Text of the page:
Apple's white legacy MacBook pulled from website and online store

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Comments

  • Reply 41 of 63
    anifananifan Posts: 25member
    Quote:
    Originally Posted by Tallest Skil View Post


    Fortunately, the 11" MacBook Air isn't a netbook. And it's obviously worth $1,000 for its users. Millions of them.



    The 11 inch MBA is an ultraportable though, which means that I can't see many people using it as a primary computer without increasing the SSD capacity. I know a lot of music teachers that use Macbooks to record auditions to that simply won't be able to function without more space.



    I guess they'll need to pick up refurbished MBP's.
  • Reply 42 of 63
    sasparillasasparilla Posts: 121member
    Quote:
    Originally Posted by HardBall View Post


    Nah, it's probably a reasonable move, given that Apple never really wanted a laptop to dip into that price category and kill its margins which is very important for its slew of investors. Given their recent emphasis on iOS, there is very little motivation for them to compete with certain SKUs of iPads, which is what an $800 Mac laptop would have done. iOS products will take gradually more prominent role in Apple lineup in the next few years, with Macbooks relegated to more niche areas.



    I think you say it very well here HardBall. Add an upgraded / up-priced iPad in the next couple of months and you have it covering the low end.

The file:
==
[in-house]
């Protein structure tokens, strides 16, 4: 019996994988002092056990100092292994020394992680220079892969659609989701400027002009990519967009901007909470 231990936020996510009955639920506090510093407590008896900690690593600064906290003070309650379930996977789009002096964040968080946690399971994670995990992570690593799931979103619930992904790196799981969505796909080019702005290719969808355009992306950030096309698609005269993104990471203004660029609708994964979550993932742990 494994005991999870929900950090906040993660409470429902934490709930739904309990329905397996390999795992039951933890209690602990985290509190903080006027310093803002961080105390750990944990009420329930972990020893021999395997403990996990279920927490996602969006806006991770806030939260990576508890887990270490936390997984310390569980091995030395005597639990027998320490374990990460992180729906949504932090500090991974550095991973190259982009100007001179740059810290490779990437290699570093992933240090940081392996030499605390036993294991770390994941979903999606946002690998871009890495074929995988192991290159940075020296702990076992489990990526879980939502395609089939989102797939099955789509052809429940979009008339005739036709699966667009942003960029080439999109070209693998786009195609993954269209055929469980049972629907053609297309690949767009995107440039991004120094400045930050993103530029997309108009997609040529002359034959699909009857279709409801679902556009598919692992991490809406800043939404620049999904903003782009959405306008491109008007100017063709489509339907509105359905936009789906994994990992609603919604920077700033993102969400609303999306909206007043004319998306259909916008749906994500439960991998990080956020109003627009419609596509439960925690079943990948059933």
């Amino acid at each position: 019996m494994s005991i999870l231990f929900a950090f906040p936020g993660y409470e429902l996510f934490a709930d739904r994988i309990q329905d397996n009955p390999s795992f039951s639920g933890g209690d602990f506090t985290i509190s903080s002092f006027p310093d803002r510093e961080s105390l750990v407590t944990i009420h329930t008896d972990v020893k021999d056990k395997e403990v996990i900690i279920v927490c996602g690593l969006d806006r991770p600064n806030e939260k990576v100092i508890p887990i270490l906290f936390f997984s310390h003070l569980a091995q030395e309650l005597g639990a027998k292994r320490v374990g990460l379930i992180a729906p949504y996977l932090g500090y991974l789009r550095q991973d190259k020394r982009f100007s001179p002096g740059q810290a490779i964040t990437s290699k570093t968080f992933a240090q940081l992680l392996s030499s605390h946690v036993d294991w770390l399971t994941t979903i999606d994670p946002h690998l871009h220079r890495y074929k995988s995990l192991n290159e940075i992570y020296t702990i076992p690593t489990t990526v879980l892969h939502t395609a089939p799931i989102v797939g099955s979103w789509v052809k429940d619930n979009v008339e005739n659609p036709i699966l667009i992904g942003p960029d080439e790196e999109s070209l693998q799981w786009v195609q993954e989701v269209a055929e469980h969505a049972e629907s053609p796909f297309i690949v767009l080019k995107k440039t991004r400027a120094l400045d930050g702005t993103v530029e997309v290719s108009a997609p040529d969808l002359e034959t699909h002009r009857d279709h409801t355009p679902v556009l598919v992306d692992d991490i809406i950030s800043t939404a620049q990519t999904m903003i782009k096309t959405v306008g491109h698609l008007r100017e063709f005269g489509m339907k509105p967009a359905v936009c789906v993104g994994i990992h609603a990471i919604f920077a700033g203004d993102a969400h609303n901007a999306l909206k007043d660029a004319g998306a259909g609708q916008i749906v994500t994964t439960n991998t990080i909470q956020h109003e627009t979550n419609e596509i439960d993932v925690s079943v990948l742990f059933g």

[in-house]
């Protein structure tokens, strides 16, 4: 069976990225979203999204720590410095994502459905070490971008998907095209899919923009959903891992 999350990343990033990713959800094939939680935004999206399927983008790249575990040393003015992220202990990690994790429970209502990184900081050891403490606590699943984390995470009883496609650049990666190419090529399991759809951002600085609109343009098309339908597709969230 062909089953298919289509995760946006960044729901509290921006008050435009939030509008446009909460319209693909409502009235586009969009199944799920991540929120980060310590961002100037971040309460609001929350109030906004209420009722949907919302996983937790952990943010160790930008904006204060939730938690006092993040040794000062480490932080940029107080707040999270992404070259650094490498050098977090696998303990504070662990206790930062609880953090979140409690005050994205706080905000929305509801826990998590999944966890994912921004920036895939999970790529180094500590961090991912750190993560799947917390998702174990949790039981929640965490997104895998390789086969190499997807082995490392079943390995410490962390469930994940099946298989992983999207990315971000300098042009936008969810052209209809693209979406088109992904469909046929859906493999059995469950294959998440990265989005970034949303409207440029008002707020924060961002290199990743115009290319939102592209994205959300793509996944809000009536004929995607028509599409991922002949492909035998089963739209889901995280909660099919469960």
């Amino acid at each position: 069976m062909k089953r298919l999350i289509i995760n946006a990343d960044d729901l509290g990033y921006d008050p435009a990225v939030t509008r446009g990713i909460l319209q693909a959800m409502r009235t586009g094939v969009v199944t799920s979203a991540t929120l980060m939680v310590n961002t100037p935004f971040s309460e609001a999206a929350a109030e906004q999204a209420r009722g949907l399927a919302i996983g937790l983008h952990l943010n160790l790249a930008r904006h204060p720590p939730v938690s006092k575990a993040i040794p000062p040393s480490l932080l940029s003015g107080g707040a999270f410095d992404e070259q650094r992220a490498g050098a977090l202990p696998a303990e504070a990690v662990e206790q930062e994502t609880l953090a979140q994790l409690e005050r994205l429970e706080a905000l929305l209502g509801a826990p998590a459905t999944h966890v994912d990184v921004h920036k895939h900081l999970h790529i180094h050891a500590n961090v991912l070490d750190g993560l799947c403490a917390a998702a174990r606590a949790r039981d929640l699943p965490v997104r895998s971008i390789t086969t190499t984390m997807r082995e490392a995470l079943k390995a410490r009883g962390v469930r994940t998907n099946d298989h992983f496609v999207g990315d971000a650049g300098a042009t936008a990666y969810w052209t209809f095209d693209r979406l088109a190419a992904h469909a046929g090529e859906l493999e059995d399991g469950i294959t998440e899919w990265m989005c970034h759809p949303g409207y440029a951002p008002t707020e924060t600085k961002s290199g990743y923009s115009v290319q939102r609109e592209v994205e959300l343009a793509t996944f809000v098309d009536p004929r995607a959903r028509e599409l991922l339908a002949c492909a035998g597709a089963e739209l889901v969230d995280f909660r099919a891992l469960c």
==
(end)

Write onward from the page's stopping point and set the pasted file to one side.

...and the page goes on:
You're guess that iOS devices will gradually take a more prominent role in Apple's lineup in the future seems very sound - totally where Apple has been moving and talking over these last several years.



    Personally, I'm guessing Apple won't be making the Mac Pro for too many follow on models either (its not where they are as a company these days or where they seem to be going and not giving them large sales numbers like MB's did). I'm planning on grabbing the next model of the Pro after its released as I don't have faith there'll be a follow on model (there might be one, but I can't feel confident about that anymore).
  • Reply 43 of 63
    rhombusrhombus Posts: 6member
    Apple's certainly pulling out of the student market here in the UK, intentionally or not.



    After the educational discount, £860 ($1389) is the minimum a student needs to spend for a 13" laptop. 11" is just too small for a primary computer. With tuition fees going up, it's a no-brainer not to get a Mac...
  • Reply 44 of 63
    sasparillasasparilla Posts: 121member
    As Mr. Cook talked about on the call, the iPad was already cannibalizing Mac Book sales numbers for the last quarter.



    With what HardBall said, the rumors of a slightly higher end iPad coming (+ regular iPad) that appears to be Apple's new low end computing solution (displacing the area for the Mac Book) - those that really need a Mac can buy the Air, but it would seem Apple has just made this iPad territory to grow into and let the low margin PC market have whatever else.
  • Reply 45 of 63
    paulmjohnsonpaulmjohnson Posts: 1,380member
    Quote:
    Originally Posted by Marvin View Post


    I'm happy with the removal of the MB as I think the MBA is clearly the way forward but it should have had 128GB on the entry model. What are you supposed to do when the 64GB iPhone comes out?



    I wouldn't say it's a dumb move but premature. To only have 64GB in the model at the most accessible price point in the most popular computer category is going to have a negative effect. I can see a lot of people paying $200 more and buying the MBP instead, which won't help bring the storage prices down.